Saturday, October 30, 2010

When did service stations turn into plain old gas stations ?

Remember when you drove into a service station and sat in your car while it was filled with gas , had the oil and tires checked , your windows cleaned and someone waved and said have a nice day? Not in a long time.

One would pull into a service station and almost immediately two or three smiling people wearing matching white shirts, bow ties (yes they did wear them) and dark uniforms swarmed all over your car.

One would lift the hood, pull the dipstick to check the oil and squirt some water in the radiator with no extra fee.

Another checks and inflates all four tires to the required pressure and asks if the spare also could use some air. He would then spray water on the windshield, towel and wipe it off while meticulously cleaning all other visible panes of glass.

The last attendant would lift the nozzle and pump leaded or unleaded gasoline into the tank and give you the total for the gas , walk back into the office and return with your change. Sometimes you even get a free road map.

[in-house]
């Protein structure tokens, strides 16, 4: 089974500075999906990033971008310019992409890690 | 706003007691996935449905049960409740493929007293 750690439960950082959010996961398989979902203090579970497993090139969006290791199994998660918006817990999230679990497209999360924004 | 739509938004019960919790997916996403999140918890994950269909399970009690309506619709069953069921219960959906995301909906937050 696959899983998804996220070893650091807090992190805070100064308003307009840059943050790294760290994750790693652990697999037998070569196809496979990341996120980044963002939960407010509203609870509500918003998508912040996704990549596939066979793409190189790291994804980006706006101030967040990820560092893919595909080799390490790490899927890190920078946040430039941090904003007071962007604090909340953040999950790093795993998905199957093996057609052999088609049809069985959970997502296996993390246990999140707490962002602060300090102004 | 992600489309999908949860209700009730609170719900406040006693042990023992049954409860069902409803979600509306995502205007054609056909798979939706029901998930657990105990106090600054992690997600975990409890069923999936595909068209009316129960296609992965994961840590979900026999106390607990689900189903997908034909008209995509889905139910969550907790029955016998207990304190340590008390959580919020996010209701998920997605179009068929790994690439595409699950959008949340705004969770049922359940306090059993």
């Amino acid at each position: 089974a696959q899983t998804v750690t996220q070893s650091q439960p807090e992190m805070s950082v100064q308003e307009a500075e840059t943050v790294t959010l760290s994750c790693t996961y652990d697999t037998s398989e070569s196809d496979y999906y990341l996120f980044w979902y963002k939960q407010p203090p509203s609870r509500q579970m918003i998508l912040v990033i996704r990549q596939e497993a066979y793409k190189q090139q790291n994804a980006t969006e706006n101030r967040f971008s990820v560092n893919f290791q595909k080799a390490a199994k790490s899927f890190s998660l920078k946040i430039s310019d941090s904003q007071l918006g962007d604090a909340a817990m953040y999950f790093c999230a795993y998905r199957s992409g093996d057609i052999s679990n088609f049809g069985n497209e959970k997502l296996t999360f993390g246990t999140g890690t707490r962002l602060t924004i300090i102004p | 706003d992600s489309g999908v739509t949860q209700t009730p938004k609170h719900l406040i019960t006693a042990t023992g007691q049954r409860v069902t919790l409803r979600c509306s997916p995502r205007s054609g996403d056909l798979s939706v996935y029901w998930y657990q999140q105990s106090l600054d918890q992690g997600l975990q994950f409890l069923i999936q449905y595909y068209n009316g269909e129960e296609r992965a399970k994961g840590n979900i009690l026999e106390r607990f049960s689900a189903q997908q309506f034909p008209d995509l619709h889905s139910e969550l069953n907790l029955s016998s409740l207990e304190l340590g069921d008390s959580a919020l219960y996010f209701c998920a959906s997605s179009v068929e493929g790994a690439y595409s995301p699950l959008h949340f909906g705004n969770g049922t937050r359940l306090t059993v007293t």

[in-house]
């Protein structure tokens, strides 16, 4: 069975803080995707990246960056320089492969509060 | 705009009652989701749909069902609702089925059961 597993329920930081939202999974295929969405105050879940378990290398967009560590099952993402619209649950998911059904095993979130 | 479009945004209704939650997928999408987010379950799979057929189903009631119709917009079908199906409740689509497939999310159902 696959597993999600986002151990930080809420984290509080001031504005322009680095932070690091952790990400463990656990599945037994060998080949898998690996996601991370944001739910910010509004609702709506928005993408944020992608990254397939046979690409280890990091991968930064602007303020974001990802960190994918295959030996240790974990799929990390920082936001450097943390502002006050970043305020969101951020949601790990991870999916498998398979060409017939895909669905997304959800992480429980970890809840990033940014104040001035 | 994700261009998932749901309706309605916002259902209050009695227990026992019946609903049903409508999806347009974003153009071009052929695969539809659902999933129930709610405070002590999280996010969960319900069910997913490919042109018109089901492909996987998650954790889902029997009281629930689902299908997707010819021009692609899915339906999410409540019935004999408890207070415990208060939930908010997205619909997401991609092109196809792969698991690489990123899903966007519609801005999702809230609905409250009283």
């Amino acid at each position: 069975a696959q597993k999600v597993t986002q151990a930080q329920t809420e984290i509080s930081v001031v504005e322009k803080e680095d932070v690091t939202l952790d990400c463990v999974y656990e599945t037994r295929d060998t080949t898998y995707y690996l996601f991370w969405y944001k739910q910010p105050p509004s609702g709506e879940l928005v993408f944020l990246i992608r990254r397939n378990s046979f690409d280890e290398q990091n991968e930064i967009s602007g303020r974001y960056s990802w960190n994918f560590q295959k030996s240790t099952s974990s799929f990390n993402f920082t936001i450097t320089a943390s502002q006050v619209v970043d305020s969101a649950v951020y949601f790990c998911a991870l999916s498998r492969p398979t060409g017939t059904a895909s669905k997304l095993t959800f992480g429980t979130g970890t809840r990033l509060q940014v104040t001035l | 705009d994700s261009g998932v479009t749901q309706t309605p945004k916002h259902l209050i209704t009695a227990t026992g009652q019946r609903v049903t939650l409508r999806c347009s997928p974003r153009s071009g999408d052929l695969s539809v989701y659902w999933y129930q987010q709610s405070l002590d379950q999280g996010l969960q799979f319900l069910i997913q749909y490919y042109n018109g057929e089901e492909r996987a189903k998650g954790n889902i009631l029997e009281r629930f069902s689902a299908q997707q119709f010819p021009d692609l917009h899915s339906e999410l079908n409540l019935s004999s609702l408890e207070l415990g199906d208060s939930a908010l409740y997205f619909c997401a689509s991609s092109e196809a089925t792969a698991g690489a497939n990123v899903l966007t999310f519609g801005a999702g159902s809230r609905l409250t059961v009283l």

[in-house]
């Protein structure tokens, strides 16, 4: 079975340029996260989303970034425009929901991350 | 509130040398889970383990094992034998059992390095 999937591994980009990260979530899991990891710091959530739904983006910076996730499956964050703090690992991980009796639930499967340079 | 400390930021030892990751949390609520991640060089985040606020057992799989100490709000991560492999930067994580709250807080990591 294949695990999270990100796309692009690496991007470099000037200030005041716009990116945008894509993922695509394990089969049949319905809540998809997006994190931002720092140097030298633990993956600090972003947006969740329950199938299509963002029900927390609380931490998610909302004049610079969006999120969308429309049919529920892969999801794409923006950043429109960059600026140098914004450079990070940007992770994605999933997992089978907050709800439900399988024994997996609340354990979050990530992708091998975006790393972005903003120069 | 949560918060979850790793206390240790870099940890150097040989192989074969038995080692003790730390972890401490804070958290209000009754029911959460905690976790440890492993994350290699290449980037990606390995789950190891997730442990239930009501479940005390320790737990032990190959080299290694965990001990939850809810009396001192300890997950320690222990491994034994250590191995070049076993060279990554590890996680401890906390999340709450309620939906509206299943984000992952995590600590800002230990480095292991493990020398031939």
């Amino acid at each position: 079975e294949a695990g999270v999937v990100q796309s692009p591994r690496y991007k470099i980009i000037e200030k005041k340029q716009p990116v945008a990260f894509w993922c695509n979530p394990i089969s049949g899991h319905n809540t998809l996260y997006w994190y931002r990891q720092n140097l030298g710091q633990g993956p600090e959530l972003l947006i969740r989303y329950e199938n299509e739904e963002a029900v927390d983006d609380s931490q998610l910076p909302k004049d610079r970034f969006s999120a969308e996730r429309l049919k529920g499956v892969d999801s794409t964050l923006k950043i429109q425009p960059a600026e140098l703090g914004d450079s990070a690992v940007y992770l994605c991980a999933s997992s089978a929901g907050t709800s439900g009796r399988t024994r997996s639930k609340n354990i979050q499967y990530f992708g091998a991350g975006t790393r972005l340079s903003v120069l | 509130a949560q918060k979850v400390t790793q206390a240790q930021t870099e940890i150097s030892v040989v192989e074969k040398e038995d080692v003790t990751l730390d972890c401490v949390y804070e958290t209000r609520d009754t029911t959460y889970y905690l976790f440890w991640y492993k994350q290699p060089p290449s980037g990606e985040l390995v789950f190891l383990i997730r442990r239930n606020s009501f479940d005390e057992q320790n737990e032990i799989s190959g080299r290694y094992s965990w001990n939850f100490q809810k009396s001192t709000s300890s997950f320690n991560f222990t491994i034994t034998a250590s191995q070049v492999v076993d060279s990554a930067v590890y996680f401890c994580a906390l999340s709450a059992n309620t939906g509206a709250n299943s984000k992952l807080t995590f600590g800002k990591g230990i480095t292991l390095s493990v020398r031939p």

Family members and attendants wave happily to each other as your vehicle slowly glides away and you felt a great customer experience.. Some had slogans like trust us or we care or full service.

Today that is replaced by you pumping your gas, going inside to ask for a token to add some air and having the ATM machine asking you if you want that car wash or just a receipt.

Let's take a poll: Who does not want a receipt for anything they purchase?

Thank you.

It doesn't matter which station you go to from Oakland to Fremont and all points in between.You do it all yourself. Chevron, Arco, Union 76 or any local brand you will find yourself in a sea of islands, hoping you see an empty slot and then seeing how much gas has gone up since your last visit.

At one time service stations were the "ultimate customer experience". Sadly we all dread pulling our vehicle into one now. Especially when the price per gallon goes over four dollars and approaches five.

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